Oh, oh, also The Little Lost Angel! To this day, I can’t read my little golden book without shedding tears.

  4. Lu Lynne Streeter

    So many of course , but The Lion, the Witch and the Wardrobe stands out 70 years later and for some reason Snow White and Rose Red.

    Later, Mary Stewart’s Merlin Series and The Mists of Avalon.

    My first library was an old sea captain’s house on a bluff over looking the Gulf of Mexico with a widows walk and a grand ballroom!

  5. Dayle

    Such a great post and beautiful pictures. I do absolutely have some of my old beloved books but the one which I still remember reading in bed at night, and which has ever since kept me tied firmly into the world of fairy tales, actually belonged to my father. It was his childhood copy of Grimm’s Fairy Tales in which I see I have written my own name, diligently ticked off each story in pencil as I read it and decorated the page edges with zigzags in pen. It has a smattering of black and white line drawings and the pages are now foxed and fragile. Great memories. Thanks for stirring them up.

  6. Caryn

    Thank you! My favourite was a book from Scholastic called Shadow Castle by Marian Cockrell. Like you, I found a copy years later and still love it. Not quite a portal fantasy, a bit like Narnia, a bit like a ghost story.

    (I have three copies of Sunshine, including one that stays in my car!)

  7. Jody Helme-Day

    Oh I loved this post. Thank you for sharing!
    I had a collection of fairy tales my mother bought for me before I could even walk, and I loved the heck out of it. The illustrations, much like those in your Beauty and the Beast book, were what fascinated me. When I was able to read, the tales themselves wove their spell, so much so that over time the hardcover fell off, and some pages from the last story, The Goose Girl, were lost. I still have this tattered book on my bookshelf, and I still love it. When my daughter was born, I decided I needed to gift her the same one if I could find it, and I did! I bought an intact copy on eBay and she still has it.
    That book and the copy of D’Aulaire’s Book of Greek Myths my uncle gifted me as a child set me on the path to loving mythology and folklore, and I am eternally grateful for them.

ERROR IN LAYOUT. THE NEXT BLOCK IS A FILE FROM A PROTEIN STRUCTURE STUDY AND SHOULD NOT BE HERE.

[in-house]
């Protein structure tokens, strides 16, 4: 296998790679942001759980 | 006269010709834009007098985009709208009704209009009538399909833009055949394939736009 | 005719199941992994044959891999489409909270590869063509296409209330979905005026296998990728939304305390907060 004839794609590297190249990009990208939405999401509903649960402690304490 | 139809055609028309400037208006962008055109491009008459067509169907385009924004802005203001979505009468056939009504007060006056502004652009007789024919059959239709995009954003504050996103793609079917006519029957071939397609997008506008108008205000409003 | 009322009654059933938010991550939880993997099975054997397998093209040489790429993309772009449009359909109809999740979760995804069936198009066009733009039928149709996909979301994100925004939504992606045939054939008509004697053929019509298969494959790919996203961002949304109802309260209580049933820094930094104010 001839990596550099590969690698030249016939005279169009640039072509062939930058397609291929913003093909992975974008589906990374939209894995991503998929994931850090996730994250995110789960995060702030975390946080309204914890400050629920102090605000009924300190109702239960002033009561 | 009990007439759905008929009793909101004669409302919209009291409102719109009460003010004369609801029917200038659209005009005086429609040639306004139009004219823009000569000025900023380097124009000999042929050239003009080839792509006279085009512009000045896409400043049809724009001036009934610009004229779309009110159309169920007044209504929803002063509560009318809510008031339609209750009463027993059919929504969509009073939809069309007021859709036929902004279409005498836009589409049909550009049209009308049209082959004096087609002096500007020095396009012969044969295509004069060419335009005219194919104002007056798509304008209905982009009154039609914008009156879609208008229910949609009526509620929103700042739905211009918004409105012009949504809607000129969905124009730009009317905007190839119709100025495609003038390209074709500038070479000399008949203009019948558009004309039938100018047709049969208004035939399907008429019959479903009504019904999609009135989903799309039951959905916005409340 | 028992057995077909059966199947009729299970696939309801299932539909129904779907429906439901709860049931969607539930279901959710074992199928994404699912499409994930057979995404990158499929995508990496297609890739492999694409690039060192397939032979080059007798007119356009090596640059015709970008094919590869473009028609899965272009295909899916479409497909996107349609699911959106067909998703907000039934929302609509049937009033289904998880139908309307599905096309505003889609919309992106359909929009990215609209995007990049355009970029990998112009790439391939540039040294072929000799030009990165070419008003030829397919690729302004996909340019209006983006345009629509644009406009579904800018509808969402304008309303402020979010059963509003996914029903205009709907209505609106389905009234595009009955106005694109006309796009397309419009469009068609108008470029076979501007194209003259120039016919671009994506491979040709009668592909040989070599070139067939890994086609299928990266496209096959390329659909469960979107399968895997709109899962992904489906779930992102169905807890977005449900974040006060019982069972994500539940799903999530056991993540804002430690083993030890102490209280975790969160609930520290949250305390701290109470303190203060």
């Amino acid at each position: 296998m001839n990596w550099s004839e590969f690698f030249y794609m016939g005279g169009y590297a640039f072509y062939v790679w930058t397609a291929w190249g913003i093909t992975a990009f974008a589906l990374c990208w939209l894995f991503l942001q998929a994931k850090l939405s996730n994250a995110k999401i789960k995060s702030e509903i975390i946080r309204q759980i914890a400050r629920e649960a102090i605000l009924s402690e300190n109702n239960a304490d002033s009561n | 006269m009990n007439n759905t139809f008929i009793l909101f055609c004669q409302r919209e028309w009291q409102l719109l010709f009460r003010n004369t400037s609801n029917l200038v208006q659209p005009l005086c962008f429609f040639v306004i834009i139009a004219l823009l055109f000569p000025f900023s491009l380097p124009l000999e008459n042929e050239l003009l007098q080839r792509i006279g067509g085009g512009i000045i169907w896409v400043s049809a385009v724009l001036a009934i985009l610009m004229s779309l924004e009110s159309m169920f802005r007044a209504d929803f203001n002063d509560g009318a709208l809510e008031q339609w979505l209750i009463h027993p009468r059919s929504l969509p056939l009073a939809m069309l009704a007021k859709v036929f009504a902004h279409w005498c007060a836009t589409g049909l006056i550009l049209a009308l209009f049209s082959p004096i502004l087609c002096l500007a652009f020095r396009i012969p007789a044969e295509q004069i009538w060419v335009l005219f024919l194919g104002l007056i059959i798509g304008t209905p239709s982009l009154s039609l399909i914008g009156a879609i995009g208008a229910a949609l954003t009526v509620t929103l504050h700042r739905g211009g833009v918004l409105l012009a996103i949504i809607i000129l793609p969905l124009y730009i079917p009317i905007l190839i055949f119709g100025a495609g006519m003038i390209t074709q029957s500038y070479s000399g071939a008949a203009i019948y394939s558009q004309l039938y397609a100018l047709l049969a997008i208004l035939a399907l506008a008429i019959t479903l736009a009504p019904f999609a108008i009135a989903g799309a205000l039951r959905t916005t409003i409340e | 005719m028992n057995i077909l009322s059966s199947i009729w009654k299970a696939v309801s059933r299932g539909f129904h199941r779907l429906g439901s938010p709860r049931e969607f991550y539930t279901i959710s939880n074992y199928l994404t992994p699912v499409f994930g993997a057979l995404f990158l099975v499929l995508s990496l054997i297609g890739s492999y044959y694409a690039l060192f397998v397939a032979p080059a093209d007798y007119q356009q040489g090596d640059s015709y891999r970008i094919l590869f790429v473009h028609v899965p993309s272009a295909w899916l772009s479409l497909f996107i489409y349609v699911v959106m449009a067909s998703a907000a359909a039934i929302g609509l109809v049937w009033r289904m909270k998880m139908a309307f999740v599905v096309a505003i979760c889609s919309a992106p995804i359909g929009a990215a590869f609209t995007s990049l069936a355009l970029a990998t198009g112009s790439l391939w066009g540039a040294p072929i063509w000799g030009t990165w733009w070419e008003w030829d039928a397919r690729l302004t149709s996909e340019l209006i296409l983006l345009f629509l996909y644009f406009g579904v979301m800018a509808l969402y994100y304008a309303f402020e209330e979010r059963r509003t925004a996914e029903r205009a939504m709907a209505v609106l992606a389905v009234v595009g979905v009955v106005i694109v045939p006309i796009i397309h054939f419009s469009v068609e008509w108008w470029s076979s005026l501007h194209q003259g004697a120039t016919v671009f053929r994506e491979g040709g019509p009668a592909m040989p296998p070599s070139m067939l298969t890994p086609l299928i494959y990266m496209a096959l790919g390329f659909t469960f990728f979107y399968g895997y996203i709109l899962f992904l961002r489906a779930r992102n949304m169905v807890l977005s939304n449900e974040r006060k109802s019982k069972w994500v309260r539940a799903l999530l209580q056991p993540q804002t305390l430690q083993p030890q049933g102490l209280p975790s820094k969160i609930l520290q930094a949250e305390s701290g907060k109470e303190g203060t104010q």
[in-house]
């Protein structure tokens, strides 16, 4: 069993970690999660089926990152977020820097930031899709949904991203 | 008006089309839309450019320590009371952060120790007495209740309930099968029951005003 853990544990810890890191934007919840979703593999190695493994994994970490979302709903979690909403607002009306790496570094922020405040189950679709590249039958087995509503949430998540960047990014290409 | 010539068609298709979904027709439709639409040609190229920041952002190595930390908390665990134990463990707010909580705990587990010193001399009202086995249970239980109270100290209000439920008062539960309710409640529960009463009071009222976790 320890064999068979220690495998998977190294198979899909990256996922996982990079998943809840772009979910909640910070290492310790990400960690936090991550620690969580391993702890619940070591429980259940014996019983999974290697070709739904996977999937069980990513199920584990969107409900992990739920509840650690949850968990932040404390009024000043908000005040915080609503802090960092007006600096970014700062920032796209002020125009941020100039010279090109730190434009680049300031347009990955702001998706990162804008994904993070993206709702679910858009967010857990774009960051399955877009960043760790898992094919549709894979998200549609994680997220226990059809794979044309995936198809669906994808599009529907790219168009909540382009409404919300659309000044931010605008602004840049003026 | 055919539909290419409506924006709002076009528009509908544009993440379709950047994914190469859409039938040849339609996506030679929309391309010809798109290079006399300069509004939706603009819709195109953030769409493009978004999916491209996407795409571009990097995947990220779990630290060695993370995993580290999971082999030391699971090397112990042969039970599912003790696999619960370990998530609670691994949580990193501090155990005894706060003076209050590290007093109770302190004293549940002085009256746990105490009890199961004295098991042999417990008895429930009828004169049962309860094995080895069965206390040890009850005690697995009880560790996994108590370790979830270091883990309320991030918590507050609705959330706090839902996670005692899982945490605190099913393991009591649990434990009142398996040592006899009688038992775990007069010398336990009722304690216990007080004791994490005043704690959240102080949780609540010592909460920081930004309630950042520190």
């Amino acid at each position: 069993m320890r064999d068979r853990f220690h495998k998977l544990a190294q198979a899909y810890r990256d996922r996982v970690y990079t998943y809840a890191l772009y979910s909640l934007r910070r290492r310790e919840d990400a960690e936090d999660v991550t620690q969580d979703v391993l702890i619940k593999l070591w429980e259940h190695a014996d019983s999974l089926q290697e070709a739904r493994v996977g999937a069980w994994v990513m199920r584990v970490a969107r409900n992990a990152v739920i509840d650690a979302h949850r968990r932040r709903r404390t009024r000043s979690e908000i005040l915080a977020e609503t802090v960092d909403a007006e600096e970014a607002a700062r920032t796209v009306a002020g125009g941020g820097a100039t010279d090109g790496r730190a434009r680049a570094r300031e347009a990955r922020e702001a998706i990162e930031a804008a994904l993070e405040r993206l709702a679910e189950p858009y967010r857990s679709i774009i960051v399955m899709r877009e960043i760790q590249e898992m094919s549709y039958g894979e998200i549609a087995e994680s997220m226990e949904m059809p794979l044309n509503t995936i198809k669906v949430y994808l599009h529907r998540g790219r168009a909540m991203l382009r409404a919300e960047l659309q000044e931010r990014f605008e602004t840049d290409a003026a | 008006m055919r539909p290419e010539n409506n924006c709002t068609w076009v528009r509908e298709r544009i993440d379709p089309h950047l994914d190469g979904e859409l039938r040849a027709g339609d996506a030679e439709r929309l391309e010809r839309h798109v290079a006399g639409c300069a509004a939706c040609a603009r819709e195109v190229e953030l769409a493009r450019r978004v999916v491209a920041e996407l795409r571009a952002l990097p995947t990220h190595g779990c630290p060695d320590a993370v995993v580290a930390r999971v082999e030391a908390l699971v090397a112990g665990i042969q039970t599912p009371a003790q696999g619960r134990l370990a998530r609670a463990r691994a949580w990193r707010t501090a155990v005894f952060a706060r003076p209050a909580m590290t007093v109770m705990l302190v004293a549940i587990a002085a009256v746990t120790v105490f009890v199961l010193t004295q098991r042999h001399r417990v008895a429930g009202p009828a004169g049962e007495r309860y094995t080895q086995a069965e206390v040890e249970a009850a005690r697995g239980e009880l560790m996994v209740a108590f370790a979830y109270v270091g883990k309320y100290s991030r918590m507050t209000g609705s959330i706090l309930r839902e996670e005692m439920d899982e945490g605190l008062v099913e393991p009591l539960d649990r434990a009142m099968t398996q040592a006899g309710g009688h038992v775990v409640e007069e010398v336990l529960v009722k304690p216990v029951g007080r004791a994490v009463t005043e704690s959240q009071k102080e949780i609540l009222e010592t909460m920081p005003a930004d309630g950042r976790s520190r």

8. Steve Aultman

    This post sent me on a search for a distant memory. I was the first-born kid among my siblings, and I had my mother’s full attention for about 4 years. During that time, or perhaps once upon it, I was lavished with stories read aloud, and surrounded by books. There was this one two-volume set, large format, nicely bound in leather, one volume red and one yellow, containing a collection of retellings of well-known bedtime stories. It might have been a different edition of the Family Treasury of Classic Tales, though my searching did not find an exact match with what I remember. Just remembering these books, and the wonderful way the smelled, and the hours of being read to, gives me a warm feeling.

    And yep, that Dulac illustration is clearly your likeness. Have you been time-travelling again, Sara?

  9. Karen Tucker

    My favourite book for many years was given to me by my infant school teacher when I was about 7. She gave all the rest of the class Topsy & Tim books (very early readers), but because my reading age was higher, she gave me The Land of Green Ginger by Noel Langley. Check out the 1971 version if you can find a copy, as they ‘politically corrected’ it for the second edition. It was a huge favourite with all six of us, and was read to each child in turn as they became old enough to sit still for a whole chapter. I still have it and it is falling apart, but still one of the best children’s books out there. It’s a magical story of Aladdin’s son, Abu Ali, and his quest to rescue the fair maiden Rose Bud and save a magician from the effects of a spell gone wrong. Lyrical, magical and different, I’m pretty sure it was what made me want to be a writer.